Textual Evidence and Interpreting an Informational Text

Video Lesson on Author Purpose: Definition and Examples

In this lesson, we will explore informational texts. Along the way, we will discover a few tips to make reading this type of text easier, and we will pay special attention to textual evidence.

Informational Texts

We read for all kinds of reasons. Sometimes, our reading merely entertains us. Sometimes, it tries to persuade us. Sometimes, it informs us. Sometimes, it does all of these at the same time. In this lesson, we're going to focus on reading that informs us. We'll explore informational texts, discover some tips to make reading these types of text easier, and pay special attention to the textual evidence that comprises a large portion of an informational text.

An informational text is simply a piece of writing with the primary purpose of conveying knowledge about a topic. These texts often feature well-defined sections with bold headings, highlighted vocabulary and definitions, and visual elements like pictures, graphs, and maps. Informational texts can be history books, biographies, science texts, how-to books, volumes about art or music, business textbooks, or any other book that is chiefly focused on telling you, the reader, something you didn't know before.

Tips for Reading Informational Texts

Efficiently reading an informational text takes a lot of effort because your goal is to transfer the information in the text to your brain. The following tips will help you meet this objective.

First off, before you even start reading an informational text, you should do three things:

  1. Think about what you already know about the subject. This will help you better connect with the text.
  2. Determine what you want to learn from the text. What information are you looking for? Jot down a few questions that you have about the subject. This will help you stay focused as you read.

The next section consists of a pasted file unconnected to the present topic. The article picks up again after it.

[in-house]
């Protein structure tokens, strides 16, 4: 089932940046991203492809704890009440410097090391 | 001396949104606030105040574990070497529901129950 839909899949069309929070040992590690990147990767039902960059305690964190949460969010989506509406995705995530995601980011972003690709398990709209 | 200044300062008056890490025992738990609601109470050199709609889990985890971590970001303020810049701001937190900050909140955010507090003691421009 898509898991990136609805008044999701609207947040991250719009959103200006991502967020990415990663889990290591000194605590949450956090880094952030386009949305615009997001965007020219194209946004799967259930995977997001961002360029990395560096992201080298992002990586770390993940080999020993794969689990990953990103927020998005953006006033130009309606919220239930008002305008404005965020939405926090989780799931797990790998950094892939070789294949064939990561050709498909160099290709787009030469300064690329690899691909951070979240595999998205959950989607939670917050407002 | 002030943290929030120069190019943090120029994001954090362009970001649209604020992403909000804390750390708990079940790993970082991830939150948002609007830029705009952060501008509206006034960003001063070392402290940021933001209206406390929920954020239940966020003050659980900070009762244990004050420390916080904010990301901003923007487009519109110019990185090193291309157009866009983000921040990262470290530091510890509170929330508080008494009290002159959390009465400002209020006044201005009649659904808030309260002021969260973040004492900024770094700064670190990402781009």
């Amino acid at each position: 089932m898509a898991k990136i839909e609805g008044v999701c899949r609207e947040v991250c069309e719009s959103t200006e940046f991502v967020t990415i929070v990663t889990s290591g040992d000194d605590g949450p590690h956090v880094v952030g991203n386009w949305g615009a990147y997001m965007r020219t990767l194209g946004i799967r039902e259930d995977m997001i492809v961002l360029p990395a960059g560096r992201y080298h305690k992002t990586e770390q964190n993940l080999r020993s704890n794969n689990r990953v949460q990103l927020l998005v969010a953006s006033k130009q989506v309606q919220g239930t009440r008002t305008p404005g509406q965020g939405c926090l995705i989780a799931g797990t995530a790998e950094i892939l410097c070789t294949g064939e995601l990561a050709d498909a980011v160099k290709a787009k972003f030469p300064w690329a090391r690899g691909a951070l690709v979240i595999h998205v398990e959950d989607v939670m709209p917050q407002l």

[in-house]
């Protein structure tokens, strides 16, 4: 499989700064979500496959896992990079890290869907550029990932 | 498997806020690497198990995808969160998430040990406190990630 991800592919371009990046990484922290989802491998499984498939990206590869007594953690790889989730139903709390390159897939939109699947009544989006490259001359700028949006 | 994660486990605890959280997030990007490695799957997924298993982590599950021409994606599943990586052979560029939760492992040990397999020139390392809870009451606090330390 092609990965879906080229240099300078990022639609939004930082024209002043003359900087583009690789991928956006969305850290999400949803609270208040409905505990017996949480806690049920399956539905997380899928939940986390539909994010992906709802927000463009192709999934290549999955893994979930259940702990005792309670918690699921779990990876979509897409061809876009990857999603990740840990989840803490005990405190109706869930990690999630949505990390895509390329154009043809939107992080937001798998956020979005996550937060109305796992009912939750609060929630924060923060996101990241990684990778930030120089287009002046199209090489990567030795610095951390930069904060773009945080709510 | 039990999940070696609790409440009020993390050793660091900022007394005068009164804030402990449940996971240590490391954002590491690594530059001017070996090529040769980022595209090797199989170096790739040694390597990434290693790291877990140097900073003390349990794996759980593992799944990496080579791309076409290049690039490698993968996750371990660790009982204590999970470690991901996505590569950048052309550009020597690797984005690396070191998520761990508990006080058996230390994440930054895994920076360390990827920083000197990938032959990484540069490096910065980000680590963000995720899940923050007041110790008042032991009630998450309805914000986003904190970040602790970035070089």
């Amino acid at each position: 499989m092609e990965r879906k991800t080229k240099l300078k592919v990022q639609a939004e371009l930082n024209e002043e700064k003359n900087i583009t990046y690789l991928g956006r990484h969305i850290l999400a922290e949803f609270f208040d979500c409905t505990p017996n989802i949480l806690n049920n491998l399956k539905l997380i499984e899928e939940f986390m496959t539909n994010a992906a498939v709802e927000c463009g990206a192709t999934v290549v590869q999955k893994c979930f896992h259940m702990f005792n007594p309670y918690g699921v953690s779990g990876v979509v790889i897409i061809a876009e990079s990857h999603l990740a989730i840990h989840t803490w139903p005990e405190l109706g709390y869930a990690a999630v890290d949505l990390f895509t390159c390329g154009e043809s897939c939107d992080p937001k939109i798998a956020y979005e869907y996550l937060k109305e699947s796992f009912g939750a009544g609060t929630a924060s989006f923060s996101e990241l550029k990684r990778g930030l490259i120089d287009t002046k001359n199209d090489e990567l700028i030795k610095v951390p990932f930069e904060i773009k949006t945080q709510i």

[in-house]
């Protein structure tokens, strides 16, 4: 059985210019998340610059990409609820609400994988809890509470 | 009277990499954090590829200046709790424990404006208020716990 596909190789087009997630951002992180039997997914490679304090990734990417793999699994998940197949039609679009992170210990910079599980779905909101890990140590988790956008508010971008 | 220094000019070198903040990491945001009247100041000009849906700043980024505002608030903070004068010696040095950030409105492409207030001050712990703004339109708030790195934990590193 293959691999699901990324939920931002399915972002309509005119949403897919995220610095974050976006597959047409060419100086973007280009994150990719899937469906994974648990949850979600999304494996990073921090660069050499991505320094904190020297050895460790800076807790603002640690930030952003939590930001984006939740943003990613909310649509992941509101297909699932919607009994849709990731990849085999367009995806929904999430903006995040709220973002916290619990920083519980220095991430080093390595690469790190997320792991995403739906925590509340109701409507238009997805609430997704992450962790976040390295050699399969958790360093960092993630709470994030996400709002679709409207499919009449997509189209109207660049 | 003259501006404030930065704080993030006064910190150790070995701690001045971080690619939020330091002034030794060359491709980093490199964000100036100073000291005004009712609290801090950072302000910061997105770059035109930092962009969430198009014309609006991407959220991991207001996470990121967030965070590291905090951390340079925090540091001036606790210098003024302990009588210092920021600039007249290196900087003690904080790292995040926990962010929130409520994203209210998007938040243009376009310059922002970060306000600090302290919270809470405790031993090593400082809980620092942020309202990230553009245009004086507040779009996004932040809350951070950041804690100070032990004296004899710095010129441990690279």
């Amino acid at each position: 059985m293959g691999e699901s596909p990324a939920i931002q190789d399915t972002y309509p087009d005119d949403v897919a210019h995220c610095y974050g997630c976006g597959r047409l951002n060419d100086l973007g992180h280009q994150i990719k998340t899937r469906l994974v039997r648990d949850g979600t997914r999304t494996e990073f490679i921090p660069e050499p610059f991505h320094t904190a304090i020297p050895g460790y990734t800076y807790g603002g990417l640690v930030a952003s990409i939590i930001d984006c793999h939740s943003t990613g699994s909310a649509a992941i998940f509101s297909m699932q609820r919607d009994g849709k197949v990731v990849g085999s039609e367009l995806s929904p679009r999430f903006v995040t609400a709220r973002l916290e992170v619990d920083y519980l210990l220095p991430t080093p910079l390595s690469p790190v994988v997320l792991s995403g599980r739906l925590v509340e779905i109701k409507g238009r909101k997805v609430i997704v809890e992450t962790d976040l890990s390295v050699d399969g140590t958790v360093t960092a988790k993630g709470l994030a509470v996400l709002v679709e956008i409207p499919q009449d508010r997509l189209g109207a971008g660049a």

3. Survey the text. Look at the headings; notice the vocabulary words; scan the pictures and graphics. This will help you get an initial idea of the text's content and organization.

When you've finished these pre-reading steps, you'll be ready to tackle the text. When you read an informational text, you must be an active reader who engages the text rather than allowing it to fly by. To be an active reader, you should do the following:

  • Read the text slowly so you don't miss anything. Break the text into small chunks and focus on one at a time.
  • Take notes. If you own the book, you can underline, highlight, circle, make notes in the margins, or use whatever other markings that help you identify and call attention to important ideas. If the book belongs to someone else, have a piece of paper handy as you read and jot down key words and ideas on that.
  • Pause after each chunk to write a one- or two-sentence summary of what you just read. Answer the questions you created in the pre-reading stage, if possible. Note any new questions you might have at this point and indicate your reactions to the text.
  • Reread as necessary. You will usually not be able to draw all of the important information out of a text on the first time around. Even after you've done all this, you are still not finished. After you read an informational text, you should go back to your list of questions from pre-reading and those you've jotted down during your reading to see if they've been answered. You should also review your notes, record any further thoughts you might have about the text, and give yourself a little quiz to see how well you remember the text's main ideas and most important details.

Textual Evidence

As you read informational texts, you should be aware that they tend to be built from other texts and consolidate information taken from many different sources. This information is called textual evidence, and good readers are able to identify it, analyze it to determine its credibility and effectiveness, and determine how it strengthens or weakens the informational texts of which it has become a part.